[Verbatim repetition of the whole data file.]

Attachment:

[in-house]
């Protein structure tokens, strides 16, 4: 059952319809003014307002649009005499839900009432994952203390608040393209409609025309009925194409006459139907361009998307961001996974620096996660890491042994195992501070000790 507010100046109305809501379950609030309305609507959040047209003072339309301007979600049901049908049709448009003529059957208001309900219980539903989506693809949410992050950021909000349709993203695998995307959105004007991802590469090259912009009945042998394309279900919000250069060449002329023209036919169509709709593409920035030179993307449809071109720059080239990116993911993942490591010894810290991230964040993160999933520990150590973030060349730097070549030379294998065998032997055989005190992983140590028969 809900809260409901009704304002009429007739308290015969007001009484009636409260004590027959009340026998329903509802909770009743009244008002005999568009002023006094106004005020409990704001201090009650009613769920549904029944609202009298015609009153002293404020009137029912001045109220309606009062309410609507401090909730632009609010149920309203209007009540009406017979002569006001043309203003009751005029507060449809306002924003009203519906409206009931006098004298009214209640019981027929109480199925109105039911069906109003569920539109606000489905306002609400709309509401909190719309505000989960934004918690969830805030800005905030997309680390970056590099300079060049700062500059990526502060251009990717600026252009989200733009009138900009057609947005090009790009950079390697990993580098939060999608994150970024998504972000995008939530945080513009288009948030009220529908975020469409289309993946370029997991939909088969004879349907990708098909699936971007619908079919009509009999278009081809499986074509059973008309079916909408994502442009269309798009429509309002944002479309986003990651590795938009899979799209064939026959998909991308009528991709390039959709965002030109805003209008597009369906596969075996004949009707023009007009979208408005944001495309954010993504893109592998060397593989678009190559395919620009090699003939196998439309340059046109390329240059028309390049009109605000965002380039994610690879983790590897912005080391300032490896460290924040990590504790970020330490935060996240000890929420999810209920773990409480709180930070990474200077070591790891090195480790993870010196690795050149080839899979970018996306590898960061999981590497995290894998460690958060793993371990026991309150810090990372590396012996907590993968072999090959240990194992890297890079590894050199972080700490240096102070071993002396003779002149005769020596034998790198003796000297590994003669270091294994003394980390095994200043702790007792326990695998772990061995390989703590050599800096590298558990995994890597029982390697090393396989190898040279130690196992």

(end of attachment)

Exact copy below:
[in-house]
């Protein structure tokens, strides 16, 4: 059952319809003014307002649009005499839900009432994952203390608040393209409609025309009925194409006459139907361009998307961001996974620096996660890491042994195992501070000790 507010100046109305809501379950609030309305609507959040047209003072339309301007979600049901049908049709448009003529059957208001309900219980539903989506693809949410992050950021909000349709993203695998995307959105004007991802590469090259912009009945042998394309279900919000250069060449002329023209036919169509709709593409920035030179993307449809071109720059080239990116993911993942490591010894810290991230964040993160999933520990150590973030060349730097070549030379294998065998032997055989005190992983140590028969 809900809260409901009704304002009429007739308290015969007001009484009636409260004590027959009340026998329903509802909770009743009244008002005999568009002023006094106004005020409990704001201090009650009613769920549904029944609202009298015609009153002293404020009137029912001045109220309606009062309410609507401090909730632009609010149920309203209007009540009406017979002569006001043309203003009751005029507060449809306002924003009203519906409206009931006098004298009214209640019981027929109480199925109105039911069906109003569920539109606000489905306002609400709309509401909190719309505000989960934004918690969830805030800005905030997309680390970056590099300079060049700062500059990526502060251009990717600026252009989200733009009138900009057609947005090009790009950079390697990993580098939060999608994150970024998504972000995008939530945080513009288009948030009220529908975020469409289309993946370029997991939909088969004879349907990708098909699936971007619908079919009509009999278009081809499986074509059973008309079916909408994502442009269309798009429509309002944002479309986003990651590795938009899979799209064939026959998909991308009528991709390039959709965002030109805003209008597009369906596969075996004949009707023009007009979208408005944001495309954010993504893109592998060397593989678009190559395919620009090699003939196998439309340059046109390329240059028309390049009109605000965002380039994610690879983790590897912005080391300032490896460290924040990590504790970020330490935060996240000890929420999810209920773990409480709180930070990474200077070591790891090195480790993870010196690795050149080839899979970018996306590898960061999981590497995290894998460690958060793993371990026991309150810090990372590396012996907590993968072999090959240990194992890297890079590894050199972080700490240096102070071993002396003779002149005769020596034998790198003796000297590994003669270091294994003394980390095994200043702790007792326990695998772990061995390989703590050599800096590298558990995994890597029982390697090393396989190898040279130690196992």